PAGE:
Regulating churches an unnecessary intrusion

18 May, 2014 - 00:05 0 Views

The Sunday Mail

Public Service, Labour and Social Welfare Minister Nicholas Goche on Tuesday told Senate that the authorities were in the consultative stages of formulating a policy framework that would regulate churches.
The intervention seems to be in response to a growing number of criminal prosecutions against church leaders that molest their congregants under the guise of spirituality. But it is precisely for this reason that the authorities must not seek to widen the scope of State power in religion. If there is a growing number of prosecutions it seems evidence sufficient that the system is working perfectly well.

Sexual assault within the walls of a church is no more egregious than the same in a night club. It is important to recognise that the advent of Pentecostal and Apostolic churches (the major culprits in these types of cases) did not introduce a new class of criminal conduct.

The successful, even if somewhat suspicious, prosecution of Gumbura for intimidation, gross abuse of power and rape is instructive. The laws to deal with criminal men of the cloth are available on our books.

That said, it is not difficult to see why the authorities are inclined to intervene. The sudden arrival of bling-bling preachers and spiritual healers has drawn millions of very often vulnerable people by promises of wealth or deliverance from spiritual oppression. It is tempting to want to defend the vulnerable from perceived manipulating, but the authorities must resist any such urge.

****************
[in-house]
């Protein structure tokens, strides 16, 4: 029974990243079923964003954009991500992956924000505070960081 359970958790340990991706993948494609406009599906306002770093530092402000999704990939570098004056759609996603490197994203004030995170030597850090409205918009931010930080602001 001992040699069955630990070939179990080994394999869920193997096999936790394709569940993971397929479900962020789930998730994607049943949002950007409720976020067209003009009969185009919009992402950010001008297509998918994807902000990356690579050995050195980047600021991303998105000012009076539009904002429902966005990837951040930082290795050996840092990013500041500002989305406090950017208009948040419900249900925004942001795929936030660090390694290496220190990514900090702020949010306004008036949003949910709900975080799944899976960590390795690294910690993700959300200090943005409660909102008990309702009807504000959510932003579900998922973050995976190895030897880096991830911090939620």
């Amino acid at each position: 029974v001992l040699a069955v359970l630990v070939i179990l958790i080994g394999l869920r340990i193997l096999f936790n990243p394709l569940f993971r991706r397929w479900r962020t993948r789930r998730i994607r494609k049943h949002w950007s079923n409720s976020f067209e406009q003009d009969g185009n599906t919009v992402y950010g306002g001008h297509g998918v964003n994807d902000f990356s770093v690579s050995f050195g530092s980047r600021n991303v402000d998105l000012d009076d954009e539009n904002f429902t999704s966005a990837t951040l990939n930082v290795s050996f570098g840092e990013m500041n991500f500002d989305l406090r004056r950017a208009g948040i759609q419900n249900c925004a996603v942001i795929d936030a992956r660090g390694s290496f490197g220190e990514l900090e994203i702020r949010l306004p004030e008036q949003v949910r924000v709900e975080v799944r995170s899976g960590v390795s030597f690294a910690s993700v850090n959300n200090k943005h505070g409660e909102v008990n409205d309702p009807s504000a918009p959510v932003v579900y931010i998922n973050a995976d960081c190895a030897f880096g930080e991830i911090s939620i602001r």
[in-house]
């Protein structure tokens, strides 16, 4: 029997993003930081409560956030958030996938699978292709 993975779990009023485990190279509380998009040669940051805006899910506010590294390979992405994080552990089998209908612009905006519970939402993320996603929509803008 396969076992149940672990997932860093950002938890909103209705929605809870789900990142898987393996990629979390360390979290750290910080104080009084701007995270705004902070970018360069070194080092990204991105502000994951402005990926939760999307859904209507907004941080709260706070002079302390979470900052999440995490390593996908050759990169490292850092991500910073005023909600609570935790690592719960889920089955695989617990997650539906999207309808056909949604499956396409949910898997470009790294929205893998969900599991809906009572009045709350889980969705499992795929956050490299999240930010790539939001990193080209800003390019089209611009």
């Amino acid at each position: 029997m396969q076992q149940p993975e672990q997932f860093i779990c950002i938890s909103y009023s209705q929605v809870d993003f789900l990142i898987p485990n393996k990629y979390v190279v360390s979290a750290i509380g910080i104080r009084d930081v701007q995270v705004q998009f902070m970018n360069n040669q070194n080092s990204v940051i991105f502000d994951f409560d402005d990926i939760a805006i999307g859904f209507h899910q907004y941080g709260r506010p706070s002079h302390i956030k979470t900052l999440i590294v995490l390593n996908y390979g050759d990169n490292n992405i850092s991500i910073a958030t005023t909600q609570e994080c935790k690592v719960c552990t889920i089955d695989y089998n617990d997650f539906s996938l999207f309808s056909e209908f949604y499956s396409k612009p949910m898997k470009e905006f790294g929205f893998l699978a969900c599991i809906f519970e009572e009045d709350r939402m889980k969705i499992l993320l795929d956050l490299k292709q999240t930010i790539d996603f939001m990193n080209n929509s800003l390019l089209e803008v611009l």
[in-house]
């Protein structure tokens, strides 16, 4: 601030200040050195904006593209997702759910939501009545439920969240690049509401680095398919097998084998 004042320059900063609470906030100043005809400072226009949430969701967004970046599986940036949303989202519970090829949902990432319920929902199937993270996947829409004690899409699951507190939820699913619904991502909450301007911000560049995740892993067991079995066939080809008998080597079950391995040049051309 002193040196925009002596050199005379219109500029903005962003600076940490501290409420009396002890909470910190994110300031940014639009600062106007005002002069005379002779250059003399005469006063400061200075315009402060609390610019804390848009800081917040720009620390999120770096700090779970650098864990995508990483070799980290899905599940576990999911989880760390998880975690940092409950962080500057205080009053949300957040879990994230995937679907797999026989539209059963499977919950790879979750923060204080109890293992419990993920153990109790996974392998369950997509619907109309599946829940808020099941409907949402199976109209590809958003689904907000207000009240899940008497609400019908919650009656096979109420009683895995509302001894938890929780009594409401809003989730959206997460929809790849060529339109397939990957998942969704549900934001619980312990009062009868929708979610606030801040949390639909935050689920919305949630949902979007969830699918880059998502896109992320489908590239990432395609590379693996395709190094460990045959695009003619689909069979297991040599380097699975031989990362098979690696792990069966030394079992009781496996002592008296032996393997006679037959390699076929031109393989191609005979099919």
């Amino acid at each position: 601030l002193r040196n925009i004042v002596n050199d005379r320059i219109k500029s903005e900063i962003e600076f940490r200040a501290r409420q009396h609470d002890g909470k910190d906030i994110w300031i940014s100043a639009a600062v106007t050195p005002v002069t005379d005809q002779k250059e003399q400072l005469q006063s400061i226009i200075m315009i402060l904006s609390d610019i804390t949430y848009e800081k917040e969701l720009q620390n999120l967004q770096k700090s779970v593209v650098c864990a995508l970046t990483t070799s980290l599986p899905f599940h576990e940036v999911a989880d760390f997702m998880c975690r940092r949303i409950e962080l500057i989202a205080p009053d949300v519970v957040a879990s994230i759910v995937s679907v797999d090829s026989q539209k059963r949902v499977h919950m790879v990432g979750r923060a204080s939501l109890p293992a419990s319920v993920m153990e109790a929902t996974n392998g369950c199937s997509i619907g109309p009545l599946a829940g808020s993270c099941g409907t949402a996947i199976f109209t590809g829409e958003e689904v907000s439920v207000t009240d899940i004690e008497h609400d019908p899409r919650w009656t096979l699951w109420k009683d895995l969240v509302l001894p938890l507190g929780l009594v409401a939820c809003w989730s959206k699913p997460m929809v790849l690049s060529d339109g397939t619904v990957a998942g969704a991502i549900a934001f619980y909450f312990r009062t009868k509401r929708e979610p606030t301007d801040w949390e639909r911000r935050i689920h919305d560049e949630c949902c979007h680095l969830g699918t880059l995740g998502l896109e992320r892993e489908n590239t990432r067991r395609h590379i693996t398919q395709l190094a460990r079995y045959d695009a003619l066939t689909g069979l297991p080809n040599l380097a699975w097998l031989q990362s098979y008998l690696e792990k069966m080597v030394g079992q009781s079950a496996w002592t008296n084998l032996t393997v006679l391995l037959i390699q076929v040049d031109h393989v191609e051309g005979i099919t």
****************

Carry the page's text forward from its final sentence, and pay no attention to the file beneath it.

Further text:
If the authorities are particularly concerned then they should opt for soft power solutions as opposed to codified regulations.

The chief weapon in the authorities’ arsenal is education. An educated and well-informed population is less susceptible to the persuasions of the glittering coats so effectively used by charlatans.

The danger in seeking to mollycoddle the population and insulate it from any possible manipulation is that we intrude on an essential human right, the right to be foolish. Only through foolish experience do we grow wiser.

Shall we all ban lottery scratch cards, which are perhaps one of the few legal scams around? If there was any regular chance of winning, surely the employees standing on street corners would have picked up on the trend and would simply buy all the tickets in their possession, scratch them and win. That they don’t speaks volumes.

The authorities cannot possibly legislate for every single situational permutation to protect the public from manipulation. In any case, many of the abuses and manipulations in churches are difficult to define in a specific and measurable way without infringing on the person’s right to believe in whatever they will; this makes it nearly impossible to enforce any policy framework designed toward that end.

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